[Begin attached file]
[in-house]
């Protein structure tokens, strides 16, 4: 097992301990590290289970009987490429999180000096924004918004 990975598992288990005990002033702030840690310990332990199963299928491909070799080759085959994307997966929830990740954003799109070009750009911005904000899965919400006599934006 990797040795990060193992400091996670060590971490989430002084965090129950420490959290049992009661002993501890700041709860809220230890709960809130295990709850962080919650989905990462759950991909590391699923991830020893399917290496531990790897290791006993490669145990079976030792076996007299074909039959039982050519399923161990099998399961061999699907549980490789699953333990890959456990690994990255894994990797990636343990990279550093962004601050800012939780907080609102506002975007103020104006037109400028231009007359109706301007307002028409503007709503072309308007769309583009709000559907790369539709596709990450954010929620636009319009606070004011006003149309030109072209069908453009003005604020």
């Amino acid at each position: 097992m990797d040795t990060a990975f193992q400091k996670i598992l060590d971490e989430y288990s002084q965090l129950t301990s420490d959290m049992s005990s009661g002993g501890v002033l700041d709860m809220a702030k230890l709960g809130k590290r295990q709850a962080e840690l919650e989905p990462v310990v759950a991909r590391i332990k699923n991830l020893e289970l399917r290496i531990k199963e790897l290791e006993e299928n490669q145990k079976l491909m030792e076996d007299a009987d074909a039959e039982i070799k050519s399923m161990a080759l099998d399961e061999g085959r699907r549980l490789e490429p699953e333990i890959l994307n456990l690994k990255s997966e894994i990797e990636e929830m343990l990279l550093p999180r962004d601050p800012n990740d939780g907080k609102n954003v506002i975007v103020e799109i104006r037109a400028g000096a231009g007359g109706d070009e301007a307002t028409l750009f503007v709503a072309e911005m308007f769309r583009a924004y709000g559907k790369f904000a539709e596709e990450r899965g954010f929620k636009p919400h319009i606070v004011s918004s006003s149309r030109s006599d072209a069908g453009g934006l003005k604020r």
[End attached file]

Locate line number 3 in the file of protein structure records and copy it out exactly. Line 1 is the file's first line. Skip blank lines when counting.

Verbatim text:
């Amino acid at each position: 097992m990797d040795t990060a990975f193992q400091k996670i598992l060590d971490e989430y288990s002084q965090l129950t301990s420490d959290m049992s005990s009661g002993g501890v002033l700041d709860m809220a702030k230890l709960g809130k590290r295990q709850a962080e840690l919650e989905p990462v310990v759950a991909r590391i332990k699923n991830l020893e289970l399917r290496i531990k199963e790897l290791e006993e299928n490669q145990k079976l491909m030792e076996d007299a009987d074909a039959e039982i070799k050519s399923m161990a080759l099998d399961e061999g085959r699907r549980l490789e490429p699953e333990i890959l994307n456990l690994k990255s997966e894994i990797e990636e929830m343990l990279l550093p999180r962004d601050p800012n990740d939780g907080k609102n954003v506002i975007v103020e799109i104006r037109a400028g000096a231009g007359g109706d070009e301007a307002t028409l750009f503007v709503a072309e911005m308007f769309r583009a924004y709000g559907k790369f904000a539709e596709e990450r899965g954010f929620k636009p919400h319009i606070v004011s918004s006003s149309r030109s006599d072209a069908g453009g934006l003005k604020r």